The solution is for conservatives to be the aggressors. We need to spend more time being the proponents of “change” – as in changing things to better align with, protect or reclaim conservative norms. Things that average people can connect with and relate to on an everyday basis. Given the current state of our country, there’s no shortage of things to be aggressive about.

Remember, the best defense is a good offense.

Never Compromise First

It’s a basic principle of negotiation in business never to be the first one to name a price. Usually, that person loses. You’ve given away valuable information and may be underselling yourself. You can apply the same thing in the political arena. Never be the first one to compromise. If you are, you’re probably losing something. They know how weak or strong you think your position is. And they know what you’ve got to give up, and then they’ll want more.

Take your time. Gather information and carefully asses your strengths and weaknesses. Then see what they’re willing to put on the table.  (For more info, see my post on “Basic Political Negotiation Techniques”)

Maintain Steady Pressure

The most effective confrontation is persistent confrontation. When you’re pushing an issue, don’t give your opposition time to breathe. Don’t let them collect their thoughts and figure out how best to derail your plans because you’re constantly ramping up the pressure…announcing new supporters…doing press releases or op-eds pointing to personal examples that show the logic of your position, or polls or petition announcements demonstrating its support. Friendly legislators can help with this through scheduling meetings, hearings, or issuing government reports as time goes on.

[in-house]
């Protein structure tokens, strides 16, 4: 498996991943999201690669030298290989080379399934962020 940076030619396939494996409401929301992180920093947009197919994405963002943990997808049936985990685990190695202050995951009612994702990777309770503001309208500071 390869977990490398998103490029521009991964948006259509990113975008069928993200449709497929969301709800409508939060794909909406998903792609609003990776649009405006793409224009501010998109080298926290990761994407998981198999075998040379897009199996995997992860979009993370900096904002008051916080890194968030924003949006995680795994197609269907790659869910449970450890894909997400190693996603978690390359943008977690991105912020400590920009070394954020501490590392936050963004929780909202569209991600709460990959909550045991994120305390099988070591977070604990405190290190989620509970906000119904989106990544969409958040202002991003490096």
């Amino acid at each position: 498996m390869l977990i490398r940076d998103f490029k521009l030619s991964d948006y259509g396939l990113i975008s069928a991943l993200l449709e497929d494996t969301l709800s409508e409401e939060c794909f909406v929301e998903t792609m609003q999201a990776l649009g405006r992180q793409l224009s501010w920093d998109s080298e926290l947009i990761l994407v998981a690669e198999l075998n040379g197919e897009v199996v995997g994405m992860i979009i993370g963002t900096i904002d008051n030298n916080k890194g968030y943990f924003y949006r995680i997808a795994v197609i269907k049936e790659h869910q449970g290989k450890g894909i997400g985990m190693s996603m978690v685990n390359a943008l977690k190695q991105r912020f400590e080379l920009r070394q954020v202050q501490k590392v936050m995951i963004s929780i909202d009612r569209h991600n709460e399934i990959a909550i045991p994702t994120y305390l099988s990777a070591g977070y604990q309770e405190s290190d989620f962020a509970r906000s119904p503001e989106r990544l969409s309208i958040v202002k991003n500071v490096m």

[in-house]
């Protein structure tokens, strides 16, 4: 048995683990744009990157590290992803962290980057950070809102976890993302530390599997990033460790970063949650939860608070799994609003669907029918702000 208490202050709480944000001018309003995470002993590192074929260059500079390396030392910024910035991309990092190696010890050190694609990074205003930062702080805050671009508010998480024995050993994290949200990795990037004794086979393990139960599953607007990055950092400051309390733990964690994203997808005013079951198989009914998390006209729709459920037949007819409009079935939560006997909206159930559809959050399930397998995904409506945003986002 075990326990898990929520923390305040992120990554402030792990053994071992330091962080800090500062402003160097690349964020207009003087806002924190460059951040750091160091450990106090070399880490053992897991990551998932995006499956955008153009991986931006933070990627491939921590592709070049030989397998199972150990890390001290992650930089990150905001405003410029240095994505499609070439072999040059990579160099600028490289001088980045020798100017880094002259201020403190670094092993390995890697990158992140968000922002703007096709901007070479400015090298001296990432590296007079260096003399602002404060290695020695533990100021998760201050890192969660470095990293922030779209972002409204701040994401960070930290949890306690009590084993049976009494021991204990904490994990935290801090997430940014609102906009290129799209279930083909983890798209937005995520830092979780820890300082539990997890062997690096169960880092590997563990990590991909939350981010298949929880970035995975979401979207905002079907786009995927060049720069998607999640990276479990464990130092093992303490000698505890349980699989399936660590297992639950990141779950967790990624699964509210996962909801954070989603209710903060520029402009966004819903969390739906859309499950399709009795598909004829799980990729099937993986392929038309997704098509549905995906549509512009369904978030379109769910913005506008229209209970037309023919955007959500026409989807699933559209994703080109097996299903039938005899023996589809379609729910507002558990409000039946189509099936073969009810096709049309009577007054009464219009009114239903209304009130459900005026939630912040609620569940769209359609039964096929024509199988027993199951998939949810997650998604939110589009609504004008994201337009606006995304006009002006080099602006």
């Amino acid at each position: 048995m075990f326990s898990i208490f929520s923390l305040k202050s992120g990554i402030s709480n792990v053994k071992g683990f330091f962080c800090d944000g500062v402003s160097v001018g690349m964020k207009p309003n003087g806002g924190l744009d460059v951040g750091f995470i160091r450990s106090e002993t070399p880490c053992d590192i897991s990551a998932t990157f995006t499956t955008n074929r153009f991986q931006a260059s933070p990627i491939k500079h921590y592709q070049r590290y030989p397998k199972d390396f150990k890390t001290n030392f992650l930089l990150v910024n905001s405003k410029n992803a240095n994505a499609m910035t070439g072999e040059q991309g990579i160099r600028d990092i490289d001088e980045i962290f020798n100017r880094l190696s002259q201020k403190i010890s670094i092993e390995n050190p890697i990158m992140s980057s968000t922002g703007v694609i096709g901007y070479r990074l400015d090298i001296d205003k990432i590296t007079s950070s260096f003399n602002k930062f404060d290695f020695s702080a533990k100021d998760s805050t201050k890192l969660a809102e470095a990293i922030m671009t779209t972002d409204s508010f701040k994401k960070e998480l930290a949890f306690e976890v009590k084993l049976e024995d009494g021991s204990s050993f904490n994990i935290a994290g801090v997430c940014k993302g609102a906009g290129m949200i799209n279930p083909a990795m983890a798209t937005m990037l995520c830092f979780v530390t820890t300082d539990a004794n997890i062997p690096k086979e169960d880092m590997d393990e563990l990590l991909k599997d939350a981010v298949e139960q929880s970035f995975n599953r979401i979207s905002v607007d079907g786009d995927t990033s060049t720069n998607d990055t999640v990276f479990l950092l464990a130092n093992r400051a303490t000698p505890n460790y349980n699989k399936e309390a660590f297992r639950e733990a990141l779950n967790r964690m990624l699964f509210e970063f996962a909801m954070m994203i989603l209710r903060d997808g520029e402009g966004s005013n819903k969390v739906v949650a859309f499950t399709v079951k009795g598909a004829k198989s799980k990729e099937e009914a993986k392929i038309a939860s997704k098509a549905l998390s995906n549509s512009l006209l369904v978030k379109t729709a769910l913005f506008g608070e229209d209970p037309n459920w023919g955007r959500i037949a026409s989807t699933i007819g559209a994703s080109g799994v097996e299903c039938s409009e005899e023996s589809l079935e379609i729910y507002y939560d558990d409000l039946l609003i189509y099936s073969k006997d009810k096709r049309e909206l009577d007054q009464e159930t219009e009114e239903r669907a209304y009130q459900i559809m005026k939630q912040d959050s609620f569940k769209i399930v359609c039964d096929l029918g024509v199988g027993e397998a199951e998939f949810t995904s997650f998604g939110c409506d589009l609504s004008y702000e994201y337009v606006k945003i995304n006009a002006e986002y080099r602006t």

Be persistent. It will help you bolster your momentum and can keep the opposition off balance.

Take Your Case to the People

Public policy is all about politics…and politics is people. Don’t rely solely on the legislative process and politicians to accomplish your agenda. You have to engage the public. Specifically, you have to engage and activate those who are already predisposed to care about your issue. Turn THEM into lobbyists too.

Stay Positive

Effective confrontation requires a positive attitude. Even though you may get dismayed (rightfully so) about the condition of our nation and society, you can’t let that keep you from staying positive. Remember what you’re “selling”. You’re advocating your principles, and negativity isn’t going to help you “sell” them. People buy in to hope. Despair they can get on their own. Remember, nobody likes a “negative Nancy”.

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Like it or not, confrontation of often a necessity in politics. Instead of maintaining a defensive posture, conservatives should look for issues where our opponents are vulnerable and be steady and relentless in promoting our agenda.

About Drew McKissick

Political strategist & columnist helping conservatives impact things they care about | Former RNC member | Elvis fan (Find me @DrewMcKissick)